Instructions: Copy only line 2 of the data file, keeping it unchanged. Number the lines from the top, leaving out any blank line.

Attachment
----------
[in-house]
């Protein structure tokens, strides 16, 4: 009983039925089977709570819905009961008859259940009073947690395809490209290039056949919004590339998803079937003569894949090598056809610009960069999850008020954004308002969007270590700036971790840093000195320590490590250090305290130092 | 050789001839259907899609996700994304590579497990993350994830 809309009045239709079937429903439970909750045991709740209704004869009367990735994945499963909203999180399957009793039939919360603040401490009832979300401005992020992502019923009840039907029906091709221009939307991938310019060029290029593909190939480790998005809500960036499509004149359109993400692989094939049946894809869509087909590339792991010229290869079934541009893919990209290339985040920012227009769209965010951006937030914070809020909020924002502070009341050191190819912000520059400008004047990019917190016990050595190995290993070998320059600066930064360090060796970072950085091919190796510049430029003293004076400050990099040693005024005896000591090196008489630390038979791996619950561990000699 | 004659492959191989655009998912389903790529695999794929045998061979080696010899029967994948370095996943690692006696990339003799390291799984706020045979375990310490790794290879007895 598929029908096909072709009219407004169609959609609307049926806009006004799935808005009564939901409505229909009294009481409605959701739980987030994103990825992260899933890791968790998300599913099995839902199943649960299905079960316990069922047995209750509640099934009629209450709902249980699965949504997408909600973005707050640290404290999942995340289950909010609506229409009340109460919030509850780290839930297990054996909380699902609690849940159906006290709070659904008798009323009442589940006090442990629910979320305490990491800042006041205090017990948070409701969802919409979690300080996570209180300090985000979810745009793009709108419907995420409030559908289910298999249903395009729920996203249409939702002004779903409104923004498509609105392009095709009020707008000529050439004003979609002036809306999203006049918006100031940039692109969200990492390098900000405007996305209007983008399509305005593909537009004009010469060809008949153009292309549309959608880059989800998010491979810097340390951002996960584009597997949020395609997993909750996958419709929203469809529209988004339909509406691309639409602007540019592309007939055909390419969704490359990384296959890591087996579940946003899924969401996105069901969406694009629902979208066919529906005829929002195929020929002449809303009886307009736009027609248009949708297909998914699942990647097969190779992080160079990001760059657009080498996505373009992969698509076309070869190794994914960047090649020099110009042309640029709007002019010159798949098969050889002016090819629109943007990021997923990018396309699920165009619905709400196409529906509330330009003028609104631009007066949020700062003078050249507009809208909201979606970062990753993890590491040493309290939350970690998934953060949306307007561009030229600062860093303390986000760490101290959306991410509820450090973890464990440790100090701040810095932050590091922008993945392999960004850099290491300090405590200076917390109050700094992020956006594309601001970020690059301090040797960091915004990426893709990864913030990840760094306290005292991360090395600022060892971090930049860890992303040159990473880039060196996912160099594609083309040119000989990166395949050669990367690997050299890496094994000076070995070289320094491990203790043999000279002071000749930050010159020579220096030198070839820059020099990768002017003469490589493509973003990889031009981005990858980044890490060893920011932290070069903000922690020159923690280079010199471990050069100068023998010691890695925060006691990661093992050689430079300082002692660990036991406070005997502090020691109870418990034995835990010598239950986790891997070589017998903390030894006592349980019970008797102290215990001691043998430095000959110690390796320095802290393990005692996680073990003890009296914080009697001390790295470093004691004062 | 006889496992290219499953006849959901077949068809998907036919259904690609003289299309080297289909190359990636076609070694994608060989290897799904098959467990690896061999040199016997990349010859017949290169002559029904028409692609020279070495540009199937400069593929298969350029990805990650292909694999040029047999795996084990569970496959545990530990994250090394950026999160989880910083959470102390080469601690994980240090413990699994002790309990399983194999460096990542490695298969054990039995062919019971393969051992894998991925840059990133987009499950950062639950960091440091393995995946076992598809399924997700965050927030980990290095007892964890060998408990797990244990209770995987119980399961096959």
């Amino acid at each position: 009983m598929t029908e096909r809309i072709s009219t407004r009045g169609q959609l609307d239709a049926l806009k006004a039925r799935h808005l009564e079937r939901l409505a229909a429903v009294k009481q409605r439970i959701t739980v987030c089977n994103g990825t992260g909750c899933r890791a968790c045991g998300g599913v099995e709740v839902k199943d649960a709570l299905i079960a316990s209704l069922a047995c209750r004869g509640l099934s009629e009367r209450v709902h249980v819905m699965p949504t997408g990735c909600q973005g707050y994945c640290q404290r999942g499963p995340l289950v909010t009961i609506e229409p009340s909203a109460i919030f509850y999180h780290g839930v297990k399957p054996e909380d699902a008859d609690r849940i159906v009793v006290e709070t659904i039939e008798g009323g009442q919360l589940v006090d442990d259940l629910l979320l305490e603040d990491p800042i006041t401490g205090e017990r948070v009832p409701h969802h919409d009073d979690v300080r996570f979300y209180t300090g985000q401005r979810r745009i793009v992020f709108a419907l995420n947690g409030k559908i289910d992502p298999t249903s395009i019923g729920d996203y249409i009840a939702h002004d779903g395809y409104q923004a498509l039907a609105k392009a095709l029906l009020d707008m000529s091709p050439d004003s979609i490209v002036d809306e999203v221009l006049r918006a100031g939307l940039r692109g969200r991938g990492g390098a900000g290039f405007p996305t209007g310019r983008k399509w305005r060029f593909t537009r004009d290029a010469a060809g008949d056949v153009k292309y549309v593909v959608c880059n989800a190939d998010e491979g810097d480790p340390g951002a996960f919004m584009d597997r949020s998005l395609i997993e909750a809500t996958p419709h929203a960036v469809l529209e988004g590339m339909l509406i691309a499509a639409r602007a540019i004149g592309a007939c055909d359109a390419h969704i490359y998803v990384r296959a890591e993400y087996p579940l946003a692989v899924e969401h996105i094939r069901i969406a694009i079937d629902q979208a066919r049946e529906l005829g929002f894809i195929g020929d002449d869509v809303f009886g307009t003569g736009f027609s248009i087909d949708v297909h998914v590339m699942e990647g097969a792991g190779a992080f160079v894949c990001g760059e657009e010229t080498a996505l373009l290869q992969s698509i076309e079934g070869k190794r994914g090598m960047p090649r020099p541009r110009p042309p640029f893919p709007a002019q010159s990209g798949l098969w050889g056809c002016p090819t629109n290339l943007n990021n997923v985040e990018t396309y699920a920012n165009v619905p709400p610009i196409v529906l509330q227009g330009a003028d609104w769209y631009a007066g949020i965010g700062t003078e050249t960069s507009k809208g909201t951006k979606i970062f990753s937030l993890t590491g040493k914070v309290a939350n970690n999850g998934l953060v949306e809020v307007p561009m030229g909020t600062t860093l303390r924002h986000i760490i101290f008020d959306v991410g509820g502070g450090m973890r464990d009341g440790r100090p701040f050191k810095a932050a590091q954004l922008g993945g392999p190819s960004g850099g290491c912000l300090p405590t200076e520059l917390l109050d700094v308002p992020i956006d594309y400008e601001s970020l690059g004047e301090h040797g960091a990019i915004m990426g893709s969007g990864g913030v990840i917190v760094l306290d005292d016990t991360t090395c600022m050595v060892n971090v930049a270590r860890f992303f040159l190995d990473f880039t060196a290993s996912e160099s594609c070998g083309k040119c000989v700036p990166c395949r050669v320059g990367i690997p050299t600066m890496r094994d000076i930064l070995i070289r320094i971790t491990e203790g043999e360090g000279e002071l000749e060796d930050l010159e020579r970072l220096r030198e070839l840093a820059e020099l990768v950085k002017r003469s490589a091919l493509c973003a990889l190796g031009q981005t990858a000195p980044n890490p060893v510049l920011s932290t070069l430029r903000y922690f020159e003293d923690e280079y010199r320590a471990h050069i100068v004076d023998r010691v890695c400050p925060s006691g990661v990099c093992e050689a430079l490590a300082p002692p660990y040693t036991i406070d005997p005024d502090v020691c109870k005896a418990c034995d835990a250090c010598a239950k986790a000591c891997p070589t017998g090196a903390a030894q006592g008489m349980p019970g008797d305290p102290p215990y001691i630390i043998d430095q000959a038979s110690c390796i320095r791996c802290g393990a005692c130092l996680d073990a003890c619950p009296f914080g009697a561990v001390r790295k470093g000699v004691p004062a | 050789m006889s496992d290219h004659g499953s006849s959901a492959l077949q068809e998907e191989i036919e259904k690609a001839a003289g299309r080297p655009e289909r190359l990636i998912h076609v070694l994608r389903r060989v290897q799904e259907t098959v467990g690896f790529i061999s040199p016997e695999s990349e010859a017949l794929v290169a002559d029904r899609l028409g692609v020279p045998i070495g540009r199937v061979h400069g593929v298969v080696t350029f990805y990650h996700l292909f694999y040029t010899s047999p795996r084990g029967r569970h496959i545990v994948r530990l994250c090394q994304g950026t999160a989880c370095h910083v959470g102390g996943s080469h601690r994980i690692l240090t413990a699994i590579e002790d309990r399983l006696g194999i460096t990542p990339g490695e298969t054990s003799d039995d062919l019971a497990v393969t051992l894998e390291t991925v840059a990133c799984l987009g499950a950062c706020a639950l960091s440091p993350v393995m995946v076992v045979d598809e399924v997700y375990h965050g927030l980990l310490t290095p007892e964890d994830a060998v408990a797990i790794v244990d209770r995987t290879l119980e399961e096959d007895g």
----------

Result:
């Protein structure tokens, strides 16, 4: 009983039925089977709570819905009961008859259940009073947690395809490209290039056949919004590339998803079937003569894949090598056809610009960069999850008020954004308002969007270590700036971790840093000195320590490590250090305290130092 | 050789001839259907899609996700994304590579497990993350994830 809309009045239709079937429903439970909750045991709740209704004869009367990735994945499963909203999180399957009793039939919360603040401490009832979300401005992020992502019923009840039907029906091709221009939307991938310019060029290029593909190939480790998005809500960036499509004149359109993400692989094939049946894809869509087909590339792991010229290869079934541009893919990209290339985040920012227009769209965010951006937030914070809020909020924002502070009341050191190819912000520059400008004047990019917190016990050595190995290993070998320059600066930064360090060796970072950085091919190796510049430029003293004076400050990099040693005024005896000591090196008489630390038979791996619950561990000699 | 004659492959191989655009998912389903790529695999794929045998061979080696010899029967994948370095996943690692006696990339003799390291799984706020045979375990310490790794290879007895 598929029908096909072709009219407004169609959609609307049926806009006004799935808005009564939901409505229909009294009481409605959701739980987030994103990825992260899933890791968790998300599913099995839902199943649960299905079960316990069922047995209750509640099934009629209450709902249980699965949504997408909600973005707050640290404290999942995340289950909010609506229409009340109460919030509850780290839930297990054996909380699902609690849940159906006290709070659904008798009323009442589940006090442990629910979320305490990491800042006041205090017990948070409701969802919409979690300080996570209180300090985000979810745009793009709108419907995420409030559908289910298999249903395009729920996203249409939702002004779903409104923004498509609105392009095709009020707008000529050439004003979609002036809306999203006049918006100031940039692109969200990492390098900000405007996305209007983008399509305005593909537009004009010469060809008949153009292309549309959608880059989800998010491979810097340390951002996960584009597997949020395609997993909750996958419709929203469809529209988004339909509406691309639409602007540019592309007939055909390419969704490359990384296959890591087996579940946003899924969401996105069901969406694009629902979208066919529906005829929002195929020929002449809303009886307009736009027609248009949708297909998914699942990647097969190779992080160079990001760059657009080498996505373009992969698509076309070869190794994914960047090649020099110009042309640029709007002019010159798949098969050889002016090819629109943007990021997923990018396309699920165009619905709400196409529906509330330009003028609104631009007066949020700062003078050249507009809208909201979606970062990753993890590491040493309290939350970690998934953060949306307007561009030229600062860093303390986000760490101290959306991410509820450090973890464990440790100090701040810095932050590091922008993945392999960004850099290491300090405590200076917390109050700094992020956006594309601001970020690059301090040797960091915004990426893709990864913030990840760094306290005292991360090395600022060892971090930049860890992303040159990473880039060196996912160099594609083309040119000989990166395949050669990367690997050299890496094994000076070995070289320094491990203790043999000279002071000749930050010159020579220096030198070839820059020099990768002017003469490589493509973003990889031009981005990858980044890490060893920011932290070069903000922690020159923690280079010199471990050069100068023998010691890695925060006691990661093992050689430079300082002692660990036991406070005997502090020691109870418990034995835990010598239950986790891997070589017998903390030894006592349980019970008797102290215990001691043998430095000959110690390796320095802290393990005692996680073990003890009296914080009697001390790295470093004691004062 | 006889496992290219499953006849959901077949068809998907036919259904690609003289299309080297289909190359990636076609070694994608060989290897799904098959467990690896061999040199016997990349010859017949290169002559029904028409692609020279070495540009199937400069593929298969350029990805990650292909694999040029047999795996084990569970496959545990530990994250090394950026999160989880910083959470102390080469601690994980240090413990699994002790309990399983194999460096990542490695298969054990039995062919019971393969051992894998991925840059990133987009499950950062639950960091440091393995995946076992598809399924997700965050927030980990290095007892964890060998408990797990244990209770995987119980399961096959």